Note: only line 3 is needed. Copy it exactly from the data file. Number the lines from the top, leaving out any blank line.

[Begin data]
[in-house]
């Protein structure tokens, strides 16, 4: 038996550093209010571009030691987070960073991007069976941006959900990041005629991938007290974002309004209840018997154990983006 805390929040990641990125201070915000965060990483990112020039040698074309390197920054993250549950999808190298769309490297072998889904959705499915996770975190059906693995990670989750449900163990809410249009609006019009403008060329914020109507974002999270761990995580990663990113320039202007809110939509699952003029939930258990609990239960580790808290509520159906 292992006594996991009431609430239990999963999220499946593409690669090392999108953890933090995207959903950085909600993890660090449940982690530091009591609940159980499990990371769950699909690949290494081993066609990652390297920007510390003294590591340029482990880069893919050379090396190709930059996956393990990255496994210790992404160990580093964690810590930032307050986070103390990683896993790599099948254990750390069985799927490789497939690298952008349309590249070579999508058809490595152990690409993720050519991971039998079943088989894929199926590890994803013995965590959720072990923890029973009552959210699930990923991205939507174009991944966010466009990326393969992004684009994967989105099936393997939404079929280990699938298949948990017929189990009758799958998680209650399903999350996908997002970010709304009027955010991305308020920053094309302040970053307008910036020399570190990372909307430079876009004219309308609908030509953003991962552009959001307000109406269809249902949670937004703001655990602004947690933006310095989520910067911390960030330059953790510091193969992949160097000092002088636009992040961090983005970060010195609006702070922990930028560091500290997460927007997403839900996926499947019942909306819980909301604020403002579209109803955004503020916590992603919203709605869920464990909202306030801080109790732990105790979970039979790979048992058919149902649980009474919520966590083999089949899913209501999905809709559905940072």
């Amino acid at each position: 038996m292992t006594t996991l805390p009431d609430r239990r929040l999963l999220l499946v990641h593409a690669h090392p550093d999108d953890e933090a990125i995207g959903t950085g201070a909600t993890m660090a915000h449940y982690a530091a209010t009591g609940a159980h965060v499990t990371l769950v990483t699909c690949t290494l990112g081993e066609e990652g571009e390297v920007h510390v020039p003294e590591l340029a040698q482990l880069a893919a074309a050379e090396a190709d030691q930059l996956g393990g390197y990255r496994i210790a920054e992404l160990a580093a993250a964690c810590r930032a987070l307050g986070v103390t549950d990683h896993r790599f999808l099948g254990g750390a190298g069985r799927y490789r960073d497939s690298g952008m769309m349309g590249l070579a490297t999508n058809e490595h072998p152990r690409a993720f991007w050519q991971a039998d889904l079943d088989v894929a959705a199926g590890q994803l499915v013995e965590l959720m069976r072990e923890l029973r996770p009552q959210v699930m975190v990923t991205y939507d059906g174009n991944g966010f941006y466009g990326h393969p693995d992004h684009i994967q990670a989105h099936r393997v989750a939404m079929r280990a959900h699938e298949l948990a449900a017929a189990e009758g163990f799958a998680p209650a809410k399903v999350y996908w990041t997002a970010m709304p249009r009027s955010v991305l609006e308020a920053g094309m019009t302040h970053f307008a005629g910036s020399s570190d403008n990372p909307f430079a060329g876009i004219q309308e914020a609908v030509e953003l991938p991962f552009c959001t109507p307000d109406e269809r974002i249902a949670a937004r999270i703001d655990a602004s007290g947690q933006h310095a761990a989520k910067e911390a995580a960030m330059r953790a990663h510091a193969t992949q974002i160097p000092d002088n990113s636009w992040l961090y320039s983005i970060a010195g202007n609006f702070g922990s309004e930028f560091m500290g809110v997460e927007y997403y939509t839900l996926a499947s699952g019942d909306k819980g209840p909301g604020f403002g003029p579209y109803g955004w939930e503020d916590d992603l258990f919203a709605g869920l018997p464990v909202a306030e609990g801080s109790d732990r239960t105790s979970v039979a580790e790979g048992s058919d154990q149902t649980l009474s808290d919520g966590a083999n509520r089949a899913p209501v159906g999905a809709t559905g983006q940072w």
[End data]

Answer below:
């Amino acid at each position: 038996m292992t006594t996991l805390p009431d609430r239990r929040l999963l999220l499946v990641h593409a690669h090392p550093d999108d953890e933090a990125i995207g959903t950085g201070a909600t993890m660090a915000h449940y982690a530091a209010t009591g609940a159980h965060v499990t990371l769950v990483t699909c690949t290494l990112g081993e066609e990652g571009e390297v920007h510390v020039p003294e590591l340029a040698q482990l880069a893919a074309a050379e090396a190709d030691q930059l996956g393990g390197y990255r496994i210790a920054e992404l160990a580093a993250a964690c810590r930032a987070l307050g986070v103390t549950d990683h896993r790599f999808l099948g254990g750390a190298g069985r799927y490789r960073d497939s690298g952008m769309m349309g590249l070579a490297t999508n058809e490595h072998p152990r690409a993720f991007w050519q991971a039998d889904l079943d088989v894929a959705a199926g590890q994803l499915v013995e965590l959720m069976r072990e923890l029973r996770p009552q959210v699930m975190v990923t991205y939507d059906g174009n991944g966010f941006y466009g990326h393969p693995d992004h684009i994967q990670a989105h099936r393997v989750a939404m079929r280990a959900h699938e298949l948990a449900a017929a189990e009758g163990f799958a998680p209650a809410k399903v999350y996908w990041t997002a970010m709304p249009r009027s955010v991305l609006e308020a920053g094309m019009t302040h970053f307008a005629g910036s020399s570190d403008n990372p909307f430079a060329g876009i004219q309308e914020a609908v030509e953003l991938p991962f552009c959001t109507p307000d109406e269809r974002i249902a949670a937004r999270i703001d655990a602004s007290g947690q933006h310095a761990a989520k910067e911390a995580a960030m330059r953790a990663h510091a193969t992949q974002i160097p000092d002088n990113s636009w992040l961090y320039s983005i970060a010195g202007n609006f702070g922990s309004e930028f560091m500290g809110v997460e927007y997403y939509t839900l996926a499947s699952g019942d909306k819980g209840p909301g604020f403002g003029p579209y109803g955004w939930e503020d916590d992603l258990f919203a709605g869920l018997p464990v909202a306030e609990g801080s109790d732990r239960t105790s979970v039979a580790e790979g048992s058919d154990q149902t649980l009474s808290d919520g966590a083999n509520r089949a899913p209501v159906g999905a809709t559905g983006q940072w």